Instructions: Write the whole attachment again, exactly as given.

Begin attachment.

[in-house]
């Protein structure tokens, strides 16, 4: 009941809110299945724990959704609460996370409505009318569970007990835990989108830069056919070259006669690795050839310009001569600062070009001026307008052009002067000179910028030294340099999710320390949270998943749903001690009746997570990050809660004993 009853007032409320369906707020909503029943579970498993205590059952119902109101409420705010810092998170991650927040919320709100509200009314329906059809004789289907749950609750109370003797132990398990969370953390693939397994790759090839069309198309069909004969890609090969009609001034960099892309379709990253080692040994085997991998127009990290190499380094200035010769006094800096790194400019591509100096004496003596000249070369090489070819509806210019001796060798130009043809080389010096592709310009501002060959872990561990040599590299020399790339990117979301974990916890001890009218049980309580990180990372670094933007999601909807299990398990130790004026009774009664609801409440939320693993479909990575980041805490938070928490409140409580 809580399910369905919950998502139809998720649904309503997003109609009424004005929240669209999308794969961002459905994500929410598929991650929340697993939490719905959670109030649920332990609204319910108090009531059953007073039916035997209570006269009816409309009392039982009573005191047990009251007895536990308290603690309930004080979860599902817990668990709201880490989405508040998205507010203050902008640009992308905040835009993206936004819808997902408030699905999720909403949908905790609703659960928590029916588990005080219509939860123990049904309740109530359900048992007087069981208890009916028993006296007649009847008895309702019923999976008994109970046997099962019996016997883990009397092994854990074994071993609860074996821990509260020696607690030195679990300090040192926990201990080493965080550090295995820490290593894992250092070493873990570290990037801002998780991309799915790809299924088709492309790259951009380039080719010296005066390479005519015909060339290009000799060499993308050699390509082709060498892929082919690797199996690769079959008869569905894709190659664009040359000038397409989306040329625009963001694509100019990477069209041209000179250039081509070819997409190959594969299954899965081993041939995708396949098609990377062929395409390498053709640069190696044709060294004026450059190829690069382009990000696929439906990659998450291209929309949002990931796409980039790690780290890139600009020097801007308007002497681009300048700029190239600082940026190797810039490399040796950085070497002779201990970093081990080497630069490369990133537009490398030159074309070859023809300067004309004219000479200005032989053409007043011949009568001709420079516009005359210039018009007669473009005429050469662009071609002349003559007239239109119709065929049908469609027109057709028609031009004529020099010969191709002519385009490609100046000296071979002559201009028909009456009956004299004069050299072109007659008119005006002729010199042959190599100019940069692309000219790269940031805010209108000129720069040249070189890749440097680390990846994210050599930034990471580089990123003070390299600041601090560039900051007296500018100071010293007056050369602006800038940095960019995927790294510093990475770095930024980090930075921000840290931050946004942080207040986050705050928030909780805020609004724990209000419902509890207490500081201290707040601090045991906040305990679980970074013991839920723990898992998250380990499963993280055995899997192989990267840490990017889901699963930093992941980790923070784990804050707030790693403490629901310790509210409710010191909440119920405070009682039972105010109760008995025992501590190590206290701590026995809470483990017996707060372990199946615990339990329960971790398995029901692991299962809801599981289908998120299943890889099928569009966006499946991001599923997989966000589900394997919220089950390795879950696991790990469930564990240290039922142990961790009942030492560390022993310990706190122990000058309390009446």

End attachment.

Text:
[in-house]
């Protein structure tokens, strides 16, 4: 009941809110299945724990959704609460996370409505009318569970007990835990989108830069056919070259006669690795050839310009001569600062070009001026307008052009002067000179910028030294340099999710320390949270998943749903001690009746997570990050809660004993 009853007032409320369906707020909503029943579970498993205590059952119902109101409420705010810092998170991650927040919320709100509200009314329906059809004789289907749950609750109370003797132990398990969370953390693939397994790759090839069309198309069909004969890609090969009609001034960099892309379709990253080692040994085997991998127009990290190499380094200035010769006094800096790194400019591509100096004496003596000249070369090489070819509806210019001796060798130009043809080389010096592709310009501002060959872990561990040599590299020399790339990117979301974990916890001890009218049980309580990180990372670094933007999601909807299990398990130790004026009774009664609801409440939320693993479909990575980041805490938070928490409140409580 809580399910369905919950998502139809998720649904309503997003109609009424004005929240669209999308794969961002459905994500929410598929991650929340697993939490719905959670109030649920332990609204319910108090009531059953007073039916035997209570006269009816409309009392039982009573005191047990009251007895536990308290603690309930004080979860599902817990668990709201880490989405508040998205507010203050902008640009992308905040835009993206936004819808997902408030699905999720909403949908905790609703659960928590029916588990005080219509939860123990049904309740109530359900048992007087069981208890009916028993006296007649009847008895309702019923999976008994109970046997099962019996016997883990009397092994854990074994071993609860074996821990509260020696607690030195679990300090040192926990201990080493965080550090295995820490290593894992250092070493873990570290990037801002998780991309799915790809299924088709492309790259951009380039080719010296005066390479005519015909060339290009000799060499993308050699390509082709060498892929082919690797199996690769079959008869569905894709190659664009040359000038397409989306040329625009963001694509100019990477069209041209000179250039081509070819997409190959594969299954899965081993041939995708396949098609990377062929395409390498053709640069190696044709060294004026450059190829690069382009990000696929439906990659998450291209929309949002990931796409980039790690780290890139600009020097801007308007002497681009300048700029190239600082940026190797810039490399040796950085070497002779201990970093081990080497630069490369990133537009490398030159074309070859023809300067004309004219000479200005032989053409007043011949009568001709420079516009005359210039018009007669473009005429050469662009071609002349003559007239239109119709065929049908469609027109057709028609031009004529020099010969191709002519385009490609100046000296071979002559201009028909009456009956004299004069050299072109007659008119005006002729010199042959190599100019940069692309000219790269940031805010209108000129720069040249070189890749440097680390990846994210050599930034990471580089990123003070390299600041601090560039900051007296500018100071010293007056050369602006800038940095960019995927790294510093990475770095930024980090930075921000840290931050946004942080207040986050705050928030909780805020609004724990209000419902509890207490500081201290707040601090045991906040305990679980970074013991839920723990898992998250380990499963993280055995899997192989990267840490990017889901699963930093992941980790923070784990804050707030790693403490629901310790509210409710010191909440119920405070009682039972105010109760008995025992501590190590206290701590026995809470483990017996707060372990199946615990339990329960971790398995029901692991299962809801599981289908998120299943890889099928569009966006499946991001599923997989966000589900394997919220089950390795879950696991790990469930564990240290039922142990961790009942030492560390022993310990706190122990000058309390009446």